Suspension and brakes have not been touched — not that there was any need to. The phenomenal handling of the tiny rubber-sprung, front wheel drive cars is well known and there is little that can be done to improve it unless, of course, you decided to pull the whole thing apart and fit it with a space frame and even then you'd be trying hard to equal the present arrangement. The brakes, although pedal pressure is a trifle heavy, can lock the front wheels if you go for them in a hurry (a relief valve prevents the rear wheels from locking) and that's about as far as you can go no matter what kind of set up you've got. Admittedly, repeated application will cause fade, but close scrutiny of brake lights at various race meetings shows that the pedal doesn't get much use anyway.

We enjoyed our second chance to test the 850 as it is the kind of car that seems too good to be true and after a while the impressions gained on our first test seemed to border on the fantastic. They were about to be dismissed as dreams when Max Ward, B.M.C.'s public relations man in Melbourne, offered us a Sports 850.

We immediately set out on a long trip up the bush and found out all over again what a comfortable long-distance carriage it was. After covering 186 miles in just over three hours, which meant an average of over 60 miles per hour, we left the car as fresh as when we set out. More amazing still, at no stage did the speedo creep much over 70 m.p.h. and the 30 limit was observed strictly through towns.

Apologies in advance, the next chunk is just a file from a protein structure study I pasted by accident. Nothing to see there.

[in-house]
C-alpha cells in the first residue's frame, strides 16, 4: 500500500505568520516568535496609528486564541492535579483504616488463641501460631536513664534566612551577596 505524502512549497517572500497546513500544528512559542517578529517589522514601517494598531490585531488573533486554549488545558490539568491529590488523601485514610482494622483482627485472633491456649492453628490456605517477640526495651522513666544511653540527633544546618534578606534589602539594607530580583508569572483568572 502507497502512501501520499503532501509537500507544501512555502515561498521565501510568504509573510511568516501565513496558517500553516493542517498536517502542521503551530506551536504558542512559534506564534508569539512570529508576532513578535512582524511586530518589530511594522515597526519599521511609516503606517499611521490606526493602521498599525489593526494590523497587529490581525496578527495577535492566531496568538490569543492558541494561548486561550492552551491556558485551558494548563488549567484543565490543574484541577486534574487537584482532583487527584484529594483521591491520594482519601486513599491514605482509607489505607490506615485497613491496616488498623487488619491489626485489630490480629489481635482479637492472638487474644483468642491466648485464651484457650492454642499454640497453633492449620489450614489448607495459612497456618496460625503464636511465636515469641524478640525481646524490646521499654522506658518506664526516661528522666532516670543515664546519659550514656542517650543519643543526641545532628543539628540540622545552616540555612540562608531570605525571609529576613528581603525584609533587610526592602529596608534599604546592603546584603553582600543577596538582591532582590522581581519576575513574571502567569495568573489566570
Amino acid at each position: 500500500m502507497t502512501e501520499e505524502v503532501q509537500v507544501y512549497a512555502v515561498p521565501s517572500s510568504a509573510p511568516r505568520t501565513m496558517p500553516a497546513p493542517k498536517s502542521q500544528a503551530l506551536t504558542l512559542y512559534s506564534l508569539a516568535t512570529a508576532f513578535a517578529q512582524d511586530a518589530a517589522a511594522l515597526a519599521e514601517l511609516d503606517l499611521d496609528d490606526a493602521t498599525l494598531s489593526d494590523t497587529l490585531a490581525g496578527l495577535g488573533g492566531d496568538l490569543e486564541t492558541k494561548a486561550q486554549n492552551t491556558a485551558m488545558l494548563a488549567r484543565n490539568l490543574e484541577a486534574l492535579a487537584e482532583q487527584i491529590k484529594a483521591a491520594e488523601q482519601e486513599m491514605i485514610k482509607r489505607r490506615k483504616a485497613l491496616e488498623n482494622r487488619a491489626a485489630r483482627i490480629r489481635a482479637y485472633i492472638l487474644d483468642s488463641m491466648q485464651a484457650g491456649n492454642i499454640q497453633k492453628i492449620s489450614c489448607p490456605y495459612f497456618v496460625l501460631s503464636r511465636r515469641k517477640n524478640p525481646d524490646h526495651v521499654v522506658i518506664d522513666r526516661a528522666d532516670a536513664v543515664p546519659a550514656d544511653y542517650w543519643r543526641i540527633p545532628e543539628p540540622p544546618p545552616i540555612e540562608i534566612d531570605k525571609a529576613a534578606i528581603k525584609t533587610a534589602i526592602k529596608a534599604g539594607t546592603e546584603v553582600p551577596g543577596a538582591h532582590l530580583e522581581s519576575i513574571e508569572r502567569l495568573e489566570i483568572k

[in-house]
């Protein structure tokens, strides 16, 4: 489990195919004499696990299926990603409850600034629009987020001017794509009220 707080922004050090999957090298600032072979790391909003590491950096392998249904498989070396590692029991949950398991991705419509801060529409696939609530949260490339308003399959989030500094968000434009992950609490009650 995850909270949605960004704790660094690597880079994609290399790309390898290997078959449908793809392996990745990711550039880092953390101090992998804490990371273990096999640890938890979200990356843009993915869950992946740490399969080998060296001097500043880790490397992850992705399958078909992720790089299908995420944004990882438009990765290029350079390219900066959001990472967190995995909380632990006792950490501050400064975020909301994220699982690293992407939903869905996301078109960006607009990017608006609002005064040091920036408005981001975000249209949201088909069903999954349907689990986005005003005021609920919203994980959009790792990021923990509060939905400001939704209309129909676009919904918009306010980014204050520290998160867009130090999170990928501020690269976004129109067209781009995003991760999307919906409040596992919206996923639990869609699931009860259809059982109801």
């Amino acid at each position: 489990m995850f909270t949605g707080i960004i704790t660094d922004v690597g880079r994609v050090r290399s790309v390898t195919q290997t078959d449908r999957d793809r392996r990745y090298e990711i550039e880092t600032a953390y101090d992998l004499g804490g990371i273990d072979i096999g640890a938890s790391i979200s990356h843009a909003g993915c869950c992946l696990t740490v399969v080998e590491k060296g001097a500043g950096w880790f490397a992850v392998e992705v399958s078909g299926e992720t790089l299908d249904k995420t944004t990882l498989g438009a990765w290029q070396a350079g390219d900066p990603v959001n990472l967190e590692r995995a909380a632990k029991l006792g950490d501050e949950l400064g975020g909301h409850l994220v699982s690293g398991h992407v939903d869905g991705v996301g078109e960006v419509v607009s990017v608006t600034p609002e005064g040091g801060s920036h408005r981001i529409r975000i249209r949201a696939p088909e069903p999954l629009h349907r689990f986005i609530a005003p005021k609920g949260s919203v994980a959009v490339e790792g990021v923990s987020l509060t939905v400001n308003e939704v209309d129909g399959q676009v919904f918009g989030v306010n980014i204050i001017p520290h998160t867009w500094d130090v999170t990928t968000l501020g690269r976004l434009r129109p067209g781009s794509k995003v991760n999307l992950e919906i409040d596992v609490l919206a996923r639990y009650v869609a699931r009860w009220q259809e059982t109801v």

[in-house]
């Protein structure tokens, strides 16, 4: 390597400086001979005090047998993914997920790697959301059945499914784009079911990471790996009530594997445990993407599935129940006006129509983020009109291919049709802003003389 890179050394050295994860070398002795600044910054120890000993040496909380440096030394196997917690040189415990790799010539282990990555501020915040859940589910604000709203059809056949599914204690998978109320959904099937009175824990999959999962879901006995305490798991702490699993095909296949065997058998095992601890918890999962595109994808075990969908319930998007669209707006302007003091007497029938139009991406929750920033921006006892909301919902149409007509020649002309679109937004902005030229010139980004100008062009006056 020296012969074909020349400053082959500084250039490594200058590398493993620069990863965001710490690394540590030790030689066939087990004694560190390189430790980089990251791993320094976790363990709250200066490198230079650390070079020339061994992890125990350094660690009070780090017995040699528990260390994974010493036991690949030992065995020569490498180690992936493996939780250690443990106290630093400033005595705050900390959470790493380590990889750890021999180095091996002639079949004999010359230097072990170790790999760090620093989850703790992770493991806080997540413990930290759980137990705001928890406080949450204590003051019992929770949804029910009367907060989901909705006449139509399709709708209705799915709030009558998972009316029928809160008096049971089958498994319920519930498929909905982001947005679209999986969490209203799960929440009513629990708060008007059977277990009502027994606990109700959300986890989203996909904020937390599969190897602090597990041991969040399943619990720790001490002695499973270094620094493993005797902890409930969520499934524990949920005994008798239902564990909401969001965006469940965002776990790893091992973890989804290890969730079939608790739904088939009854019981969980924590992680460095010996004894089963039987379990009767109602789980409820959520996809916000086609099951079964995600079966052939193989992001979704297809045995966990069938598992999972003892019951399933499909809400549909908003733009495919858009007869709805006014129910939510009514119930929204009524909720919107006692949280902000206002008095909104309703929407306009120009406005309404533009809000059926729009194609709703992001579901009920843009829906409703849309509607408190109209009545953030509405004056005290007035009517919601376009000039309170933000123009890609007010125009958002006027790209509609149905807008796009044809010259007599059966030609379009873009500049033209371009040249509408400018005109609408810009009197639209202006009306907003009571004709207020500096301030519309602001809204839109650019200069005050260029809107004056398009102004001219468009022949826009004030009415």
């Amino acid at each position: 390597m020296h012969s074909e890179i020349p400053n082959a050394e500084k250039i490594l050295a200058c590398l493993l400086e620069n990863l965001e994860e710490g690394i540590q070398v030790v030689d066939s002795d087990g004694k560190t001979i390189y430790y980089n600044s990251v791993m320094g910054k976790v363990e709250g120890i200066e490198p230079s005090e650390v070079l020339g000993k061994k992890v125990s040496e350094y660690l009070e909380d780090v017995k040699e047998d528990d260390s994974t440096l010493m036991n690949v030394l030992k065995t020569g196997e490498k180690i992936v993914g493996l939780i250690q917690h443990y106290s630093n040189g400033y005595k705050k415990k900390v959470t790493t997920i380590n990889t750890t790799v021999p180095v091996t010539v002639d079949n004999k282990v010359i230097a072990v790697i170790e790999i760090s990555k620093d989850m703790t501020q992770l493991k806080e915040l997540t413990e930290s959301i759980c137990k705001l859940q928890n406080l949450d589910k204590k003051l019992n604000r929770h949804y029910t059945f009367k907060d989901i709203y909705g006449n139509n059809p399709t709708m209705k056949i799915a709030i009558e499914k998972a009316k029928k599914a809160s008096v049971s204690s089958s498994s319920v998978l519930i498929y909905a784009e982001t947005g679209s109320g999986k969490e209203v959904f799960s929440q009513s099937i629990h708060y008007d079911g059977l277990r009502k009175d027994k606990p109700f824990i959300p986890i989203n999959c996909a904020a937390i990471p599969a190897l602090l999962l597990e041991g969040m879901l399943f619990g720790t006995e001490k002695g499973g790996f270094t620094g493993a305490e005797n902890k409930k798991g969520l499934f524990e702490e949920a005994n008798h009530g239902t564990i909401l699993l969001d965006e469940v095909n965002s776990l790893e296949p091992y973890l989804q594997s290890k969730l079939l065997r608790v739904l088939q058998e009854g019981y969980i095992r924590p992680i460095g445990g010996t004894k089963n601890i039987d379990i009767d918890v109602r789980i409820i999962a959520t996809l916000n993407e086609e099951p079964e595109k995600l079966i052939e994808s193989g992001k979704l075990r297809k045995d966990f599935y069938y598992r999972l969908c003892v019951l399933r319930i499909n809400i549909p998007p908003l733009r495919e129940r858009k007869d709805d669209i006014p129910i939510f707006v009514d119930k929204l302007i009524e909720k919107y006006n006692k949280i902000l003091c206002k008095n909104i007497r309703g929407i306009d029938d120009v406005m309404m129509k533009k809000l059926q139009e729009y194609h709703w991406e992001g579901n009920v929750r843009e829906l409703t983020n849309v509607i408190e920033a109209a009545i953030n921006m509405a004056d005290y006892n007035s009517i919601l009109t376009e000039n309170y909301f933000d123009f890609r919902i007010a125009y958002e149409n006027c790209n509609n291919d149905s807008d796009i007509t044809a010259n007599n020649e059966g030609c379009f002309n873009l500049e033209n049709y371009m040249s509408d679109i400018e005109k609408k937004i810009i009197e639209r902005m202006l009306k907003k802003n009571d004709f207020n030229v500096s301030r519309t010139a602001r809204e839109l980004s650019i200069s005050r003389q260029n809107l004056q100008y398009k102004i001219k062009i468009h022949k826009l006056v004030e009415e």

The ability to travel far and fast without seeming to do so is, in my book, the hallmark of a fine car. Yet how can a person use such language about a car which costs so ridiculously little? Surely it must have some faults. It has.

Like all low-priced cars the 850 is noisy, not excessively so perhaps, but to keep the little 848 c.c. motor churning out the power revs have to be kept high and when that happens there's certainly no hope of hearing a dashboard clock ticking (if it had one) or even, for that matter, hear it chime.

Instruments are sparse. I like an oil pressure gauge; especially when a car is destined to be driven as hard as the Sports 850. The thought of the crankshaft whizzing round at close to five and a half thousand times every minute with only a little green light to tell the driver whether it's quite happy or about to disintegrate is worthy of a midnight horror show. An ampmeter would at least show whether the works were about to go up in flames too, which would be an added consolidation.

Then there's the sliding windows. Despite the fact that both windows set in the doors slide both backwards and forwards and the back passengers' windows swivel out-wards, it is difficult to set them up to provide a cooling breeze without an annoying draught sweeping across either the driver's knees or the back of his neck.

But these things can be either put right with the expenditure of a little cash or put up with as the small discomforts one must expect when buying so much car for so little money.